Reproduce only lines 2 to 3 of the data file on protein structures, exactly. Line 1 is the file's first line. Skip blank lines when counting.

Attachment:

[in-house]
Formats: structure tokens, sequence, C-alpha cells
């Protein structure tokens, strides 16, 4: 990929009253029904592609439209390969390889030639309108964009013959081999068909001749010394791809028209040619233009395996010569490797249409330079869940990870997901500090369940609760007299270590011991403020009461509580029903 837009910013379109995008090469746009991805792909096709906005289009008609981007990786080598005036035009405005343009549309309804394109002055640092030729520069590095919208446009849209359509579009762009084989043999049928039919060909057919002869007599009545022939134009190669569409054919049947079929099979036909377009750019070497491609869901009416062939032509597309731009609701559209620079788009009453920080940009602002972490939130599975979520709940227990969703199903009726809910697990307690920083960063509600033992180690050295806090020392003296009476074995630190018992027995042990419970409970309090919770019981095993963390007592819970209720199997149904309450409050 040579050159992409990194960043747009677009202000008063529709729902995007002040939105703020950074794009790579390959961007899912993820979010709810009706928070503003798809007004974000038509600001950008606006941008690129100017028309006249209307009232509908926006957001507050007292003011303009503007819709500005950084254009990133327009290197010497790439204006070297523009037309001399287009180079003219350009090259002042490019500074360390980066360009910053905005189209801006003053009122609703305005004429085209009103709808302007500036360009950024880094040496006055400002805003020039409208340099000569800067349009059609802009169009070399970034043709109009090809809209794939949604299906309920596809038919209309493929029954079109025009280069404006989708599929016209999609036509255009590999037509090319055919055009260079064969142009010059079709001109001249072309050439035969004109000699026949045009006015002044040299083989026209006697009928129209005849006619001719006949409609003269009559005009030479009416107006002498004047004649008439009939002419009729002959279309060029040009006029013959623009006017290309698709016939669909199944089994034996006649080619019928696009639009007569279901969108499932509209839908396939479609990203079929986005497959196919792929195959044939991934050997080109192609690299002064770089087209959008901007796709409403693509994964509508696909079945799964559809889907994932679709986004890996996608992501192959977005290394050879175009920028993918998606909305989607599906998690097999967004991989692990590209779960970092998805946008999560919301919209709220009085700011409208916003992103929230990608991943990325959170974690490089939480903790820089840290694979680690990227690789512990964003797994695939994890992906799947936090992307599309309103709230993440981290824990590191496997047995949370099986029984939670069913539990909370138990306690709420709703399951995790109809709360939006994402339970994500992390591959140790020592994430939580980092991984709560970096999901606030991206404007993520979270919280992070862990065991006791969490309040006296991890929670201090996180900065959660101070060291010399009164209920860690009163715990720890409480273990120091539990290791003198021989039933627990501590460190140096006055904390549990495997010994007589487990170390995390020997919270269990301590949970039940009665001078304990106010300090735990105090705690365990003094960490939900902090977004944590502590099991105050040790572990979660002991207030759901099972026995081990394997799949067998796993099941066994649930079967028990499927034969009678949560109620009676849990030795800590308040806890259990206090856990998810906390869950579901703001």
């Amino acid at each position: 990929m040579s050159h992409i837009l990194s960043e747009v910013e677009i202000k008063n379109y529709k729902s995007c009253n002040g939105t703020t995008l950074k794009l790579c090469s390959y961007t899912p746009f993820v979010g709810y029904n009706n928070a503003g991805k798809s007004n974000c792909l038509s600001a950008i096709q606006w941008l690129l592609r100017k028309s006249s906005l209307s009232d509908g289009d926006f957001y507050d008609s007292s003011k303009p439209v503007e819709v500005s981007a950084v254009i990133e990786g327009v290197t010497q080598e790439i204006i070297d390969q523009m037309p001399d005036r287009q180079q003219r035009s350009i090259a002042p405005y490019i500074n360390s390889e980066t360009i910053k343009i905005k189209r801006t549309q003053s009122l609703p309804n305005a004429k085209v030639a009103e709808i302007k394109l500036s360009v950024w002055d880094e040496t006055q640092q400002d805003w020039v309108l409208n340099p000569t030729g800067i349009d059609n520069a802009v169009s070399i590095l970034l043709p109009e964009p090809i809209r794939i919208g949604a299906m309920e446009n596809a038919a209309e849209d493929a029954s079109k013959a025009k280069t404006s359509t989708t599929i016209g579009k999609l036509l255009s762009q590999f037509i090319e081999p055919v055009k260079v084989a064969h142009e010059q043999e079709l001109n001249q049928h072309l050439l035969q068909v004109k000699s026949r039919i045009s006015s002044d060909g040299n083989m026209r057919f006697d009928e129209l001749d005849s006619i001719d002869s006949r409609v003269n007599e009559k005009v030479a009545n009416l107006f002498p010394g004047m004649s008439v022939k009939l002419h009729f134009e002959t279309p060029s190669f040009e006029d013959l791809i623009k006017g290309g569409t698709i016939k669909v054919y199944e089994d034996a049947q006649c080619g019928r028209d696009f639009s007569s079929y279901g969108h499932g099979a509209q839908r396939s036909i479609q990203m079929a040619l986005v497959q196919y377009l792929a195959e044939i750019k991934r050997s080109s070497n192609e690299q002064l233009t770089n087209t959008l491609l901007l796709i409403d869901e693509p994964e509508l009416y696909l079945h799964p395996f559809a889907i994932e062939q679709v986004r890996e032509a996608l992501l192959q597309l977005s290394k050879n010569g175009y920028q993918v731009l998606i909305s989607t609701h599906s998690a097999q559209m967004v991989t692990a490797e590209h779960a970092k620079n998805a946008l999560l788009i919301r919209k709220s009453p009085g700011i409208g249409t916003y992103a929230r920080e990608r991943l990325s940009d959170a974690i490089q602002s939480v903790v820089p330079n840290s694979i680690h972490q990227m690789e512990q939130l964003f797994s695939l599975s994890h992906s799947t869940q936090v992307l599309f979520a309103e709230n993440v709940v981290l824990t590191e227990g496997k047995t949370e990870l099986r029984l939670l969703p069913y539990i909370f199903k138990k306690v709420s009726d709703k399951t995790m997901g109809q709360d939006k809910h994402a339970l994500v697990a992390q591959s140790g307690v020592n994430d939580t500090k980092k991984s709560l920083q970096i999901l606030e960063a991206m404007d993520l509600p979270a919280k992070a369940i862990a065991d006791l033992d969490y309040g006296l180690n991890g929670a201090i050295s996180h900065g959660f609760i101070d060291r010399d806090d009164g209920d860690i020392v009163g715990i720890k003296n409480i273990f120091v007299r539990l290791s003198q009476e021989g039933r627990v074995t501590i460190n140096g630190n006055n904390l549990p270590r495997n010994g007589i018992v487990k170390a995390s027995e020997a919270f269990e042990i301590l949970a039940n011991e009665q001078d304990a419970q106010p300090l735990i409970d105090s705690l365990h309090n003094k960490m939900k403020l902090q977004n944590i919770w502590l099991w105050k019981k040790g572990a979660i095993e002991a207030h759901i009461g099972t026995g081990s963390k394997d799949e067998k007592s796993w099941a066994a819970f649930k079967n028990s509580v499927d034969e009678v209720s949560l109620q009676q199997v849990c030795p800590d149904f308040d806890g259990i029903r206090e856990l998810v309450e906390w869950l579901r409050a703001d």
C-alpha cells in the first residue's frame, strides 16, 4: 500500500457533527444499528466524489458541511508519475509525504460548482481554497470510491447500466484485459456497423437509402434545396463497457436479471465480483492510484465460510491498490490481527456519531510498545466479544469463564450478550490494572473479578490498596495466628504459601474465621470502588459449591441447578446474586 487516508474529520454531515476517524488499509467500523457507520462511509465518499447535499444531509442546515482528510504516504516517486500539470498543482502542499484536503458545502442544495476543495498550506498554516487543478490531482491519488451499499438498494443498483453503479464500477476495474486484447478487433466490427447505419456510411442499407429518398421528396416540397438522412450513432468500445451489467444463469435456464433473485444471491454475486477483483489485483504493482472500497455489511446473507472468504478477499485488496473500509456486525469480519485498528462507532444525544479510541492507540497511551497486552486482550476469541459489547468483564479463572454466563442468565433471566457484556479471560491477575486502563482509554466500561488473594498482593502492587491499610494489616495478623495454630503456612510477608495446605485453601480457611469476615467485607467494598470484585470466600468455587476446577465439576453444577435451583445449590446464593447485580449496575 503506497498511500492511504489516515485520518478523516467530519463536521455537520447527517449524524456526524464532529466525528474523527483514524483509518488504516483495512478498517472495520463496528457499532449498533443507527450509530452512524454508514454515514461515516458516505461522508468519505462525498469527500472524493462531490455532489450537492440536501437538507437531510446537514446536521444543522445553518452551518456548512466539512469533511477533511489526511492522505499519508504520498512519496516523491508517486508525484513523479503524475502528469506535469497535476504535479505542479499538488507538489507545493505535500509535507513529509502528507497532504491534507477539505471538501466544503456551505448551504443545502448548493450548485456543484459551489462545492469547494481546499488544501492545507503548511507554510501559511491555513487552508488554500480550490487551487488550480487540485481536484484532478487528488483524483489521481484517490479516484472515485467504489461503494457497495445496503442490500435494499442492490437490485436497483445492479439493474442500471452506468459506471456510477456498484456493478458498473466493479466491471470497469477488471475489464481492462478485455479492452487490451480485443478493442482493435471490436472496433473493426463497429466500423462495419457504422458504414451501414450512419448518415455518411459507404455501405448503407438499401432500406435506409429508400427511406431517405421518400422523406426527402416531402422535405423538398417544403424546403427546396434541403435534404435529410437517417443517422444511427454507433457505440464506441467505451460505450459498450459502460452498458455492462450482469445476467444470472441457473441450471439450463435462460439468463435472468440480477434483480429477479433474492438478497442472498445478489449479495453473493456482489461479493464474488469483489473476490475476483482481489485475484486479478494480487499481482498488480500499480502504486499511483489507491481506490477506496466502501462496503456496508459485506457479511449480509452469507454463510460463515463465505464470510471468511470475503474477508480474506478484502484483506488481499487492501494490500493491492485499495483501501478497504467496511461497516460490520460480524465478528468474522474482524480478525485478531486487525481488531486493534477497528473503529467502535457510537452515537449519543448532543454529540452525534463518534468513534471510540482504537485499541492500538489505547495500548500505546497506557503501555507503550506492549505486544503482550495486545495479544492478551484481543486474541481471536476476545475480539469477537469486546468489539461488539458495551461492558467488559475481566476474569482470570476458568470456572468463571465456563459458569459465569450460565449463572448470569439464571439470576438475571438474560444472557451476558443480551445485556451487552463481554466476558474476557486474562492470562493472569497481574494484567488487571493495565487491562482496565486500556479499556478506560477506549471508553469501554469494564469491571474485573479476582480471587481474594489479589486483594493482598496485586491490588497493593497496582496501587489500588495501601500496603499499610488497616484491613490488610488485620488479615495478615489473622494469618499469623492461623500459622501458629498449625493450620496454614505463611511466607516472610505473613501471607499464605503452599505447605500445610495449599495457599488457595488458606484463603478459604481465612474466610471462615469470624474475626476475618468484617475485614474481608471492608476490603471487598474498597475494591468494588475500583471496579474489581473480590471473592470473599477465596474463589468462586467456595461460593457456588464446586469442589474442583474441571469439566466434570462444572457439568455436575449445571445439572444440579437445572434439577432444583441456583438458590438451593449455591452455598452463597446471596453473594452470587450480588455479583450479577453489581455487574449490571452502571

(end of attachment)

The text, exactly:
Formats: structure tokens, sequence, C-alpha cells
């Protein structure tokens, strides 16, 4: 990929009253029904592609439209390969390889030639309108964009013959081999068909001749010394791809028209040619233009395996010569490797249409330079869940990870997901500090369940609760007299270590011991403020009461509580029903 837009910013379109995008090469746009991805792909096709906005289009008609981007990786080598005036035009405005343009549309309804394109002055640092030729520069590095919208446009849209359509579009762009084989043999049928039919060909057919002869007599009545022939134009190669569409054919049947079929099979036909377009750019070497491609869901009416062939032509597309731009609701559209620079788009009453920080940009602002972490939130599975979520709940227990969703199903009726809910697990307690920083960063509600033992180690050295806090020392003296009476074995630190018992027995042990419970409970309090919770019981095993963390007592819970209720199997149904309450409050 040579050159992409990194960043747009677009202000008063529709729902995007002040939105703020950074794009790579390959961007899912993820979010709810009706928070503003798809007004974000038509600001950008606006941008690129100017028309006249209307009232509908926006957001507050007292003011303009503007819709500005950084254009990133327009290197010497790439204006070297523009037309001399287009180079003219350009090259002042490019500074360390980066360009910053905005189209801006003053009122609703305005004429085209009103709808302007500036360009950024880094040496006055400002805003020039409208340099000569800067349009059609802009169009070399970034043709109009090809809209794939949604299906309920596809038919209309493929029954079109025009280069404006989708599929016209999609036509255009590999037509090319055919055009260079064969142009010059079709001109001249072309050439035969004109000699026949045009006015002044040299083989026209006697009928129209005849006619001719006949409609003269009559005009030479009416107006002498004047004649008439009939002419009729002959279309060029040009006029013959623009006017290309698709016939669909199944089994034996006649080619019928696009639009007569279901969108499932509209839908396939479609990203079929986005497959196919792929195959044939991934050997080109192609690299002064770089087209959008901007796709409403693509994964509508696909079945799964559809889907994932679709986004890996996608992501192959977005290394050879175009920028993918998606909305989607599906998690097999967004991989692990590209779960970092998805946008999560919301919209709220009085700011409208916003992103929230990608991943990325959170974690490089939480903790820089840290694979680690990227690789512990964003797994695939994890992906799947936090992307599309309103709230993440981290824990590191496997047995949370099986029984939670069913539990909370138990306690709420709703399951995790109809709360939006994402339970994500992390591959140790020592994430939580980092991984709560970096999901606030991206404007993520979270919280992070862990065991006791969490309040006296991890929670201090996180900065959660101070060291010399009164209920860690009163715990720890409480273990120091539990290791003198021989039933627990501590460190140096006055904390549990495997010994007589487990170390995390020997919270269990301590949970039940009665001078304990106010300090735990105090705690365990003094960490939900902090977004944590502590099991105050040790572990979660002991207030759901099972026995081990394997799949067998796993099941066994649930079967028990499927034969009678949560109620009676849990030795800590308040806890259990206090856990998810906390869950579901703001």